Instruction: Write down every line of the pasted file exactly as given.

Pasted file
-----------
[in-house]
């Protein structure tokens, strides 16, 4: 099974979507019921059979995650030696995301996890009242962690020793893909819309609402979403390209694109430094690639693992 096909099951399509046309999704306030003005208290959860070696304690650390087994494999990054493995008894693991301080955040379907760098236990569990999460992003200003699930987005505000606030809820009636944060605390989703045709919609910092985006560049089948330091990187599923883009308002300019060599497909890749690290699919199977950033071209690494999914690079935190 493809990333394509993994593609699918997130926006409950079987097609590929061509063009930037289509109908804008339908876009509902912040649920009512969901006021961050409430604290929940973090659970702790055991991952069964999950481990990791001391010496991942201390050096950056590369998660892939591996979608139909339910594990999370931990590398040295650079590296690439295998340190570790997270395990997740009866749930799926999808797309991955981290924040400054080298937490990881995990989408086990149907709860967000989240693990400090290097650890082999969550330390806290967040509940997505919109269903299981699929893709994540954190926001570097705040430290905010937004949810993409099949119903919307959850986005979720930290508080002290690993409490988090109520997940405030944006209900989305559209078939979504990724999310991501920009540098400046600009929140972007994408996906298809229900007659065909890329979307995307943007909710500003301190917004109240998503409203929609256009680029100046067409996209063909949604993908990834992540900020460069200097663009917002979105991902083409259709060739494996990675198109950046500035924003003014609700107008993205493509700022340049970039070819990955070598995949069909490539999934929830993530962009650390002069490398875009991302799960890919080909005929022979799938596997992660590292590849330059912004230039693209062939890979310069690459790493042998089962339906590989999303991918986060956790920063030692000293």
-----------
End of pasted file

[in-house]
């Protein structure tokens, strides 16, 4: 099974979507019921059979995650030696995301996890009242962690020793893909819309609402979403390209694109430094690639693992 096909099951399509046309999704306030003005208290959860070696304690650390087994494999990054493995008894693991301080955040379907760098236990569990999460992003200003699930987005505000606030809820009636944060605390989703045709919609910092985006560049089948330091990187599923883009308002300019060599497909890749690290699919199977950033071209690494999914690079935190 493809990333394509993994593609699918997130926006409950079987097609590929061509063009930037289509109908804008339908876009509902912040649920009512969901006021961050409430604290929940973090659970702790055991991952069964999950481990990791001391010496991942201390050096950056590369998660892939591996979608139909339910594990999370931990590398040295650079590296690439295998340190570790997270395990997740009866749930799926999808797309991955981290924040400054080298937490990881995990989408086990149907709860967000989240693990400090290097650890082999969550330390806290967040509940997505919109269903299981699929893709994540954190926001570097705040430290905010937004949810993409099949119903919307959850986005979720930290508080002290690993409490988090109520997940405030944006209900989305559209078939979504990724999310991501920009540098400046600009929140972007994408996906298809229900007659065909890329979307995307943007909710500003301190917004109240998503409203929609256009680029100046067409996209063909949604993908990834992540900020460069200097663009917002979105991902083409259709060739494996990675198109950046500035924003003014609700107008993205493509700022340049970039070819990955070598995949069909490539999934929830993530962009650390002069490398875009991302799960890919080909005929022979799938596997992660590292590849330059912004230039693209062939890979310069690459790493042998089962339906590989999303991918986060956790920063030692000293």